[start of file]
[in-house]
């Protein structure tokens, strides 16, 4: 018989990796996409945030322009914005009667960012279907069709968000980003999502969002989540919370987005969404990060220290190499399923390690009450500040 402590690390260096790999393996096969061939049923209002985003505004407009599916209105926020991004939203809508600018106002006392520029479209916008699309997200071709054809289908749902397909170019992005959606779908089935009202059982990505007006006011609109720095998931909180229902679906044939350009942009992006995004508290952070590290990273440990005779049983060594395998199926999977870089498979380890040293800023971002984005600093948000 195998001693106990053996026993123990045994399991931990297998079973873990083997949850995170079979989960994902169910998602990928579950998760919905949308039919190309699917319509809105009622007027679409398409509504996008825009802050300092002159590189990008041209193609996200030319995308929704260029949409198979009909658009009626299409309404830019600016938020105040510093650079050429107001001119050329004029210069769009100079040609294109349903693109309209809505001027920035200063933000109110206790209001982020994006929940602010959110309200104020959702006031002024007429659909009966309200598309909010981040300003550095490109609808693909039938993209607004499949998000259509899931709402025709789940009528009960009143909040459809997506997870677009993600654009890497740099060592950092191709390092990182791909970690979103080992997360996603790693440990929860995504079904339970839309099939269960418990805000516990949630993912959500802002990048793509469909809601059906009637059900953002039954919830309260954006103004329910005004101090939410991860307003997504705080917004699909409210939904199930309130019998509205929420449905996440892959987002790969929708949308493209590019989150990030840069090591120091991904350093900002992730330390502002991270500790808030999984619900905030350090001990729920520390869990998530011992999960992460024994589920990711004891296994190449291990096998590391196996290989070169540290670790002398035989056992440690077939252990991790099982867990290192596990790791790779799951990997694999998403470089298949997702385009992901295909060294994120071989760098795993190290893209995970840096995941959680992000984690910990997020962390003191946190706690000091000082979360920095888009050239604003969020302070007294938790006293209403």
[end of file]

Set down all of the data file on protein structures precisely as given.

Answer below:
[in-house]
């Protein structure tokens, strides 16, 4: 018989990796996409945030322009914005009667960012279907069709968000980003999502969002989540919370987005969404990060220290190499399923390690009450500040 402590690390260096790999393996096969061939049923209002985003505004407009599916209105926020991004939203809508600018106002006392520029479209916008699309997200071709054809289908749902397909170019992005959606779908089935009202059982990505007006006011609109720095998931909180229902679906044939350009942009992006995004508290952070590290990273440990005779049983060594395998199926999977870089498979380890040293800023971002984005600093948000 195998001693106990053996026993123990045994399991931990297998079973873990083997949850995170079979989960994902169910998602990928579950998760919905949308039919190309699917319509809105009622007027679409398409509504996008825009802050300092002159590189990008041209193609996200030319995308929704260029949409198979009909658009009626299409309404830019600016938020105040510093650079050429107001001119050329004029210069769009100079040609294109349903693109309209809505001027920035200063933000109110206790209001982020994006929940602010959110309200104020959702006031002024007429659909009966309200598309909010981040300003550095490109609808693909039938993209607004499949998000259509899931709402025709789940009528009960009143909040459809997506997870677009993600654009890497740099060592950092191709390092990182791909970690979103080992997360996603790693440990929860995504079904339970839309099939269960418990805000516990949630993912959500802002990048793509469909809601059906009637059900953002039954919830309260954006103004329910005004101090939410991860307003997504705080917004699909409210939904199930309130019998509205929420449905996440892959987002790969929708949308493209590019989150990030840069090591120091991904350093900002992730330390502002991270500790808030999984619900905030350090001990729920520390869990998530011992999960992460024994589920990711004891296994190449291990096998590391196996290989070169540290670790002398035989056992440690077939252990991790099982867990290192596990790791790779799951990997694999998403470089298949997702385009992901295909060294994120071989760098795993190290893209995970840096995941959680992000984690910990997020962390003191946190706690000091000082979360920095888009050239604003969020302070007294938790006293209403």